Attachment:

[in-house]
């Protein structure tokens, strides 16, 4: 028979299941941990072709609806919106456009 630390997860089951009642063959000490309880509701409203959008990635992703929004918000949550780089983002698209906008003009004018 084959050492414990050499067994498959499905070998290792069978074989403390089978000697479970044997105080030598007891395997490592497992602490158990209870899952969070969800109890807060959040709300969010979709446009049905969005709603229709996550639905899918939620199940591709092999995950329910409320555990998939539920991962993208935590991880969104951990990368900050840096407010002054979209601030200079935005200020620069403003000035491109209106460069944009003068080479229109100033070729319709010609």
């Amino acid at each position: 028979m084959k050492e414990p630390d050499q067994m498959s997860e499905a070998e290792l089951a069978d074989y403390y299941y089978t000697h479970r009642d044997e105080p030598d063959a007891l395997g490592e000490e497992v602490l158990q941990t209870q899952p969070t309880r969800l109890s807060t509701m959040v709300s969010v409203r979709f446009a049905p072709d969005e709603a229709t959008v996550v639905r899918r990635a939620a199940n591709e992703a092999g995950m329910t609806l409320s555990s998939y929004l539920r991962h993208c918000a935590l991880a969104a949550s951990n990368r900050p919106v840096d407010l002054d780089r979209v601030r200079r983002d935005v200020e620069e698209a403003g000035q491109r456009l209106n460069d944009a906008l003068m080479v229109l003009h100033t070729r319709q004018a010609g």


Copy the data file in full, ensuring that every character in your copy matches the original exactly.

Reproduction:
[in-house]
């Protein structure tokens, strides 16, 4: 028979299941941990072709609806919106456009 630390997860089951009642063959000490309880509701409203959008990635992703929004918000949550780089983002698209906008003009004018 084959050492414990050499067994498959499905070998290792069978074989403390089978000697479970044997105080030598007891395997490592497992602490158990209870899952969070969800109890807060959040709300969010979709446009049905969005709603229709996550639905899918939620199940591709092999995950329910409320555990998939539920991962993208935590991880969104951990990368900050840096407010002054979209601030200079935005200020620069403003000035491109209106460069944009003068080479229109100033070729319709010609």
């Amino acid at each position: 028979m084959k050492e414990p630390d050499q067994m498959s997860e499905a070998e290792l089951a069978d074989y403390y299941y089978t000697h479970r009642d044997e105080p030598d063959a007891l395997g490592e000490e497992v602490l158990q941990t209870q899952p969070t309880r969800l109890s807060t509701m959040v709300s969010v409203r979709f446009a049905p072709d969005e709603a229709t959008v996550v639905r899918r990635a939620a199940n591709e992703a092999g995950m329910t609806l409320s555990s998939y929004l539920r991962h993208c918000a935590l991880a969104a949550s951990n990368r900050p919106v840096d407010l002054d780089r979209v601030r200079r983002d935005v200020e620069e698209a403003g000035q491109r456009l209106n460069d944009a906008l003068m080479v229109l003009h100033t070729r319709q004018a010609g």